Hypovitaminosis D and Cardiometabolic Risk Factors in Adolescents with Severe Obesity.

Research paper by Teodoro T Durá-Travé, Fidel F Gallinas-Victoriano, Diego Mauricio DM Peñafiel-Freire, María M Urretavizcaya-Martinez, Paula P Moreno-González, María Jesús MJ Chueca-Guindulain

Indexed on: 10 Feb '20Published on: 07 Feb '20Published in: Children (Basel, Switzerland)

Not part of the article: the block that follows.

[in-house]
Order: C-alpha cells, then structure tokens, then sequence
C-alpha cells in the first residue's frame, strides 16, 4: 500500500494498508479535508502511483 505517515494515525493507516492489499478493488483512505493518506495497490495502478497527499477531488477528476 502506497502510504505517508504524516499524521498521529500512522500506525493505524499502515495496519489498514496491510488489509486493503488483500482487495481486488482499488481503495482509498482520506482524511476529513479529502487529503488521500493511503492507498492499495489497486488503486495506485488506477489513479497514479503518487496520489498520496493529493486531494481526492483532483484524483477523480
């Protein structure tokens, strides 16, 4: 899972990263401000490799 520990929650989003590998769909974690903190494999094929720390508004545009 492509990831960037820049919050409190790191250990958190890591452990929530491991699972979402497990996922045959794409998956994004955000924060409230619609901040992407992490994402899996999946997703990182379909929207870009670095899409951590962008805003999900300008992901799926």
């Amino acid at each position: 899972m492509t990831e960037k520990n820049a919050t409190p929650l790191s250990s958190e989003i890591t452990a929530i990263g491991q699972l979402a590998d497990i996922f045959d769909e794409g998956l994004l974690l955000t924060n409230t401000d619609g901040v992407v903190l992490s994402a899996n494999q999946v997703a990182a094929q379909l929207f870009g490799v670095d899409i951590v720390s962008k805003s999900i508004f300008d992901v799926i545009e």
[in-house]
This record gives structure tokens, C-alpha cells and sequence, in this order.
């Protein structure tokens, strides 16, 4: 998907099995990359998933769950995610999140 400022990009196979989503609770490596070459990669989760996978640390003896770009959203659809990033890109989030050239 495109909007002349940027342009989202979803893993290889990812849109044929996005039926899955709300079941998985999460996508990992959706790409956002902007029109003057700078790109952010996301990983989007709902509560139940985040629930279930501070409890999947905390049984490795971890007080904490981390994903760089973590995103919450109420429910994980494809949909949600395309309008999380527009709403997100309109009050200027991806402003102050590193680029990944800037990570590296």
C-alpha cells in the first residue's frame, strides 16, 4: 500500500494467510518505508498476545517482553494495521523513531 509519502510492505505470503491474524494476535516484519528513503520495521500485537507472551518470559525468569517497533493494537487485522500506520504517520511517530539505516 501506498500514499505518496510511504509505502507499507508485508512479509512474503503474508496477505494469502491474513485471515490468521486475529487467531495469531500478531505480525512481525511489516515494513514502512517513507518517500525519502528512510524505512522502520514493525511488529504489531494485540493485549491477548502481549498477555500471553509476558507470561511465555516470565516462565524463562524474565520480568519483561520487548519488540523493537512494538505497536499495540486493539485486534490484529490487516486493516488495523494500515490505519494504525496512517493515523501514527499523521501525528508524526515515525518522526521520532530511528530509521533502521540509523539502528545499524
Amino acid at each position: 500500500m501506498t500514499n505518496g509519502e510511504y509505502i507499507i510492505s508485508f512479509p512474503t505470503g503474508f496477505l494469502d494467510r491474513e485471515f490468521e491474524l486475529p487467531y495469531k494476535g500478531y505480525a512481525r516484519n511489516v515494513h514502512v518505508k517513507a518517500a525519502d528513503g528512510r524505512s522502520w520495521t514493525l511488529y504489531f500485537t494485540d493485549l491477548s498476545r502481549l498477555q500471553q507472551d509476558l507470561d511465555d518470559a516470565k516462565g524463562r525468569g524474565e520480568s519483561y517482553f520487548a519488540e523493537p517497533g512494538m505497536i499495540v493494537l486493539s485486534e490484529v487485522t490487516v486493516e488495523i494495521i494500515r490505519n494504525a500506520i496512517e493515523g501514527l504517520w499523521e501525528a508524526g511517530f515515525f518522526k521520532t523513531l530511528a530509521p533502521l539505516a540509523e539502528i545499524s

Obesity is associated with cardiometabolic risk factors and with Vitamin D deficiency. The aim of this study was to examine the relationship between 25(OH)D concentrations and cardiometabolic risk factors in adolescents with severe obesity. A cross-sectional clinical assessment (body mass index, fat mass index, fat-free mass index, waist-to-height ratio, and blood pressure) and metabolic study (triglycerides, total cholesterol, HDL-C, LDL-C, glucose, insulin, HOMA-IR, leptin, calcium, phosphorous, calcidiol, and PTH) were carried out in 236 adolescents diagnosed with severe obesity (BMI z-score > 3.0, 99th percentile), aged 10.2-15.8 years. The criteria of the US Endocrine Society were used for the definition of Vitamin D status. Subjects with Vitamin D deficiency had significantly elevated values ( < 0.05) for BMI z-score, waist circumference, waist z-score, body fat percentage, fat mass index, systolic and diastolic blood pressure, total cholesterol, triglycerides, LDL-C, insulin, HOMA-IR, leptin, and PTH than subjects with normal Vitamin D status. There was a significant negative correlation ( < 0.05) of serum 25(OH)D levels with body fat percentage, FMI, systolic BP, total cholesterol, triglyceride, LDL-C, glucose, insulin, HOMA-IR, leptin, and PTH. Low Vitamin D levels in adolescents with severe obesity were significantly associated with some cardiometabolic risk factors, including body mass index, waist circumference, fat mass index, high blood pressure, impaired lipid profile, and insulin resistance.